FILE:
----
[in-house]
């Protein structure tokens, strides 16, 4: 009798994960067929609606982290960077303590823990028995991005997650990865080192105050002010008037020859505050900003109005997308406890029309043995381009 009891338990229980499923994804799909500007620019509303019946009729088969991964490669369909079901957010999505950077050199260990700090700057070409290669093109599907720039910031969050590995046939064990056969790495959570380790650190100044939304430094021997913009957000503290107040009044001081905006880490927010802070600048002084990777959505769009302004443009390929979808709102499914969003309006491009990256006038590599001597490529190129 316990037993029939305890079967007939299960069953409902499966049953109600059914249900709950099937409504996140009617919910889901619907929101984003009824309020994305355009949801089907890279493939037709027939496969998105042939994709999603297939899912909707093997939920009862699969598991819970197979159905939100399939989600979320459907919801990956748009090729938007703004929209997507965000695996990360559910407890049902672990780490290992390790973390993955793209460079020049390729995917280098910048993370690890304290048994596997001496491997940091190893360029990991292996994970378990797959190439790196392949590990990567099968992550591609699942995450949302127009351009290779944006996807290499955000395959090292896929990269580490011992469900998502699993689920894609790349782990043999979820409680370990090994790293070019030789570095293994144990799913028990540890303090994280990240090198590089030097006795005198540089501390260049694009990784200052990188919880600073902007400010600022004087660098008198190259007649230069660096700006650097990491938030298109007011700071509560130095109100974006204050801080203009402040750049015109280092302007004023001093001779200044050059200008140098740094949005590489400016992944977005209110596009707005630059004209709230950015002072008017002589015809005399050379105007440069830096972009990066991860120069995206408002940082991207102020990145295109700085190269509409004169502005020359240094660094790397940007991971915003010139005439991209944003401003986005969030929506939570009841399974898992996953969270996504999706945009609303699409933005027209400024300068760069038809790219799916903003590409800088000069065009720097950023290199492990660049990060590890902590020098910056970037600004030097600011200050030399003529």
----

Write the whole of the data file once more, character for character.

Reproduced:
[in-house]
């Protein structure tokens, strides 16, 4: 009798994960067929609606982290960077303590823990028995991005997650990865080192105050002010008037020859505050900003109005997308406890029309043995381009 009891338990229980499923994804799909500007620019509303019946009729088969991964490669369909079901957010999505950077050199260990700090700057070409290669093109599907720039910031969050590995046939064990056969790495959570380790650190100044939304430094021997913009957000503290107040009044001081905006880490927010802070600048002084990777959505769009302004443009390929979808709102499914969003309006491009990256006038590599001597490529190129 316990037993029939305890079967007939299960069953409902499966049953109600059914249900709950099937409504996140009617919910889901619907929101984003009824309020994305355009949801089907890279493939037709027939496969998105042939994709999603297939899912909707093997939920009862699969598991819970197979159905939100399939989600979320459907919801990956748009090729938007703004929209997507965000695996990360559910407890049902672990780490290992390790973390993955793209460079020049390729995917280098910048993370690890304290048994596997001496491997940091190893360029990991292996994970378990797959190439790196392949590990990567099968992550591609699942995450949302127009351009290779944006996807290499955000395959090292896929990269580490011992469900998502699993689920894609790349782990043999979820409680370990090994790293070019030789570095293994144990799913028990540890303090994280990240090198590089030097006795005198540089501390260049694009990784200052990188919880600073902007400010600022004087660098008198190259007649230069660096700006650097990491938030298109007011700071509560130095109100974006204050801080203009402040750049015109280092302007004023001093001779200044050059200008140098740094949005590489400016992944977005209110596009707005630059004209709230950015002072008017002589015809005399050379105007440069830096972009990066991860120069995206408002940082991207102020990145295109700085190269509409004169502005020359240094660094790397940007991971915003010139005439991209944003401003986005969030929506939570009841399974898992996953969270996504999706945009609303699409933005027209400024300068760069038809790219799916903003590409800088000069065009720097950023290199492990660049990060590890902590020098910056970037600004030097600011200050030399003529």